Souverain Alexander Valley Chardonnay 2008
Chardonnay from Sonoma County, California
The 2008 growing season started off drier than usual with normal rainfall the first two months of the year and then little rain in the spring months. The area experienced a very warm July and August which allowed for fully ripe fruit, but harvest decisions were critical to success. The Chardonnay grapes were picked when they had nicely concentrated varietal flavors and balanced acidity.
This classic Alexander Valley Chardonnay offers vibrant aromas of fresh lemon, yellow apple and white peach. On the palate the wine has a nice viscosity and creamy texture with flavors of lemon, stone fruit, clove and a hint of minerality. The wine has vibrant acidity and a long, lingering finish.
Wine Spectator - "I like a full-bodied California Chardonnay with my scampi, and I often look for a value, since the wild shrimp is such an investment. Recently, the Souverain Alexander Valley 2008 proved a nice fit with the meal. The white was vibrant and fresh, yet creamy and toasty, with intense flavors of spicy lemon and peach. I rated it 89 points, non-blind..."
Winemaker Ed Killian has been making wine in California's Alexander Valley for 25 years. he knows the vineyards in the valley inside and out and understands which blocks will give him the fruit he is looking for to create Souverain's signature style. Souverain's 120-year-old estate in the Alexander Valley is the primary source for grapes for the illustrious portfolio of Souverain wines. Killian consistently produces outstanding wines that represent the best of Alexander Valley, including an Alexander Valley Sauvignon Blanc, Chardonnay, Merlot and Cabernet Sauvignon, as well as the flagship Winemaker's Reserve Alexander Valley Cabernet Sauvignon. View all Souverain Wines
About Sonoma CountyView a map of Sonoma County wineriesRelated Links:
Twice as large as Napa in size, Sonoma County only makes about a half the amount of wine as her northeasterly neighbor. But Sonoma, with her size, is able to vouch for more diversity within her borders, including sub-AVAs that are climatically varied. The atmosphere of Sonoma is decidedly laid back and down home country style. But in wines, they are keeping up with the Joneses, or Napa-ites if you will. Grape varieties are more varied here, from Pinot Noir and Zinfandel to Cabernet Sauvignon and Chardonnay.
Notable FactsThe largest sub-AVAs of Sonoma include Dry Creek Valley, Russian River Valley, Alexander Valley and Sonoma Valley. Each sub-AVA, with its own micro-climate, is unique in its grape varieties and styles of wine. Dry Creek makes a mean Zinfandel while Russian River produces stand up Pinot Noir and Chardonnay. The Alexander Valley makes some of the better Cabernet Sauvignons in the county and Sonoma Valley creates excellent wines from all the above varieties. Other grapes found throughout Sonoma include Sauvignon Blanc, Merlot and Syrah.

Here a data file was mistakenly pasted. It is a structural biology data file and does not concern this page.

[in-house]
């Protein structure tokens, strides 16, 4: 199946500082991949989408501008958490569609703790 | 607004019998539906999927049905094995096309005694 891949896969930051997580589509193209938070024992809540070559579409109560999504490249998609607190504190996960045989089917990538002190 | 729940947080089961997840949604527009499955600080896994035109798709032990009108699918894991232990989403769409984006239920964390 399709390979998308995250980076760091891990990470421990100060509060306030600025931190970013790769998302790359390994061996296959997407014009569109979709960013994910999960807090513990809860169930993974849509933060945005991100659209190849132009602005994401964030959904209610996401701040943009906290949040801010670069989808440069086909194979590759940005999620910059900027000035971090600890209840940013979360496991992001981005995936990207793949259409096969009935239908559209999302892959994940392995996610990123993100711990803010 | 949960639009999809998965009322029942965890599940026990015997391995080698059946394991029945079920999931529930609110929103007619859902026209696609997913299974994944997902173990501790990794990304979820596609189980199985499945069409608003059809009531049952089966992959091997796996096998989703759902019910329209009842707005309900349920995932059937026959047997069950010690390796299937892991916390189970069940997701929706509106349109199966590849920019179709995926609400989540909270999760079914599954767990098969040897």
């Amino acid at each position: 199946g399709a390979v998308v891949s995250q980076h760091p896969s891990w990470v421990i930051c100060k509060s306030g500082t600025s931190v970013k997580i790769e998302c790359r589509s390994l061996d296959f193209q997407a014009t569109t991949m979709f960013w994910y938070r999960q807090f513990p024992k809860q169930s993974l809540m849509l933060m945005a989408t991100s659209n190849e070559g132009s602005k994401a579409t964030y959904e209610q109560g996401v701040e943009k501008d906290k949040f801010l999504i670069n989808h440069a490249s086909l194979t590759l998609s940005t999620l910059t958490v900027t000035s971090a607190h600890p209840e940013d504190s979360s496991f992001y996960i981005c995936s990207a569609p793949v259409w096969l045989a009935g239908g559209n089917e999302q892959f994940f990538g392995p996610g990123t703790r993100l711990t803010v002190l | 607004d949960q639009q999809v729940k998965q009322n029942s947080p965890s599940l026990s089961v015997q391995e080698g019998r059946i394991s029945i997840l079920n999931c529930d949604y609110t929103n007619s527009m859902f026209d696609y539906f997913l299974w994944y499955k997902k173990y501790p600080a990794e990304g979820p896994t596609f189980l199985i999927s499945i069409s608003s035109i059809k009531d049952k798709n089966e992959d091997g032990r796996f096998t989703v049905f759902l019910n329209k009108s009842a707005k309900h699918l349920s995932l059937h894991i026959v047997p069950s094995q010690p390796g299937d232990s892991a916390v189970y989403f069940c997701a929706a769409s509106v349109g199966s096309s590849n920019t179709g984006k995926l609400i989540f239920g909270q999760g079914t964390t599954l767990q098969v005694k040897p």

About CaliforniaIt's not rare to see a wine's country of origin listed as "California." A country into itself in the wine world, California makes enough varieties and styles to match many European wine countries. It produces a diverse range of wines that span the quality spectrum.
The most famous of the California wine regions is Napa Valley, and these wines are certainly outstanding – but it's not as broad and diverse as its larger neighbor, Sonoma County. Down south, Santa Barbara's Santa Maria Valley is well-known for its Rhône blends, as well as cool-climate varieties like Pinot and Chardonnay. The Central Coast, the largest California AVA, has many different microclimates that lead to a wide range of wines with many sub-AVAs.
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Alcohol By Volume GuideMost wine ranges from 10-16% alcohol by volume. Some varietals tend to have higher (for example Zinfandel and Cabernet Sauvignon) or lower alcohol levels (Pinot Noir and many white varietals), but there is always some variation from producer to producer. Some wine falls outside of this range, for instance Port weighs in closer to 20%, while Muscat and Riesling are usually a bit below 10%.
Wine Style Guide
Light & Crisp
- Light to medium bodied wines that are high in acid and light to medium fruit. Typically no oak.
Fruity & Smooth
- Light to medium bodied wines with lots of juicy fruit, typically medium acid and medium oak.
Rich & Creamy
- Full bodied wines that have typically undergone malo-lactic fermentation and/or spent time in oak.